After decades of teaching kids about the ways of science, the 90s saw the Bunsen-burner torch passed from Mr. Wizard to a newcomer with his own quirky method for making learning fun, Bill Nye the Science Guy. Reminiscent of that high school science teacher that every kid hoped they would get, his off-kilter (and often high-speed) approach kept the attention of every tyke that ever tuned in.
Cornell University-graduate Bill Nye started his adult life studying mechanical engineering before getting a job for Boeing, where he appeared as the host of a number of company training films. He was so comfortable behind the camera, not to mention a pretty funny guy, that he eventually ended up as part of a sketch comedy television series called Almost Live! On one episode, he corrected the host of the show who had mispronounced a scientific term and earned the response: “Who do you think you are? Bill Nye, the Science Guy?” The name stuck.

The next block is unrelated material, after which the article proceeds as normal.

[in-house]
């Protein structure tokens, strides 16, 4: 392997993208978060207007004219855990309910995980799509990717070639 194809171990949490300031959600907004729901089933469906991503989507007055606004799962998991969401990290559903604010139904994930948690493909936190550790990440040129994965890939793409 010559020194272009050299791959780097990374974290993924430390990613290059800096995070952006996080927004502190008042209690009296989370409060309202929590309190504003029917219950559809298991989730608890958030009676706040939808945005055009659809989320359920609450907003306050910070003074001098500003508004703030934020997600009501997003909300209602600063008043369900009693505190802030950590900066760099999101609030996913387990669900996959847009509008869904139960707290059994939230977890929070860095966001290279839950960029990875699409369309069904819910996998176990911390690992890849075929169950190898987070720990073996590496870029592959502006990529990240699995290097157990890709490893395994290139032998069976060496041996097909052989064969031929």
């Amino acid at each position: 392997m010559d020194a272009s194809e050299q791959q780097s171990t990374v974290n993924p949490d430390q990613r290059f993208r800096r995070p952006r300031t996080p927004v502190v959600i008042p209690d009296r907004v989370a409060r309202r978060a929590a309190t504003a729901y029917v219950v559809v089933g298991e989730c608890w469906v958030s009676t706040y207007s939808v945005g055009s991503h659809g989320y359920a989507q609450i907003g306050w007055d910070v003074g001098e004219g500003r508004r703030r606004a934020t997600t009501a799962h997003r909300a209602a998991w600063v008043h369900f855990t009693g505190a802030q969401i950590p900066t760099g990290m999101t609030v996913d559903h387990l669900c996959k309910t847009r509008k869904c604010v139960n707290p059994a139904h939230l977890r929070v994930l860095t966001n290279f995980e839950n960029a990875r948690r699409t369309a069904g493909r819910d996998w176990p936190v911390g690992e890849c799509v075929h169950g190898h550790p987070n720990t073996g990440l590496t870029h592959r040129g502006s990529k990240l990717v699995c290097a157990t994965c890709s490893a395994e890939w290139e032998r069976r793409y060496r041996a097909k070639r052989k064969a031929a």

Coincidentally, that wasn’t Mr. Nye’s only gig at the time; he was also working with Christopher Lloyd on the Saturday morning series, Back to the Future: The Animated Series. He appeared in live-action segments helping Lloyd’s “Doc Brown” character perform science experiments. The kids loved the segments and Disney took notice of Doc’s hip helper.
In 1993, the Disney-produced Bill Nye the Science Guy debuted on PBS. Wearing his trademark blue lab coat and bowtie, Bill Nye spent 30 minutes each episode teaching kids biology, chemistry, geology and physics, always in a way that was both entertaining and engaging. Here, for example, he dispels a few myths about Hollywood’s version of quicksand:
And, as any fan remembers, there was always a wonderful song parody at the end that served as a recap of everything covered in the episode:
Bill Nye the Science Guy ran on PBS and local syndicated stations from 1993-1997, with exactly 100 episodes produced. If you learned a few things from this terrific teacher back in the day, we welcome your memories in our comments section. And if you were wondering what Mr. Nye is up to these days, you might enjoy taking a look at his blog. He’s still doing what he does best, teaching us in his own inimitable way.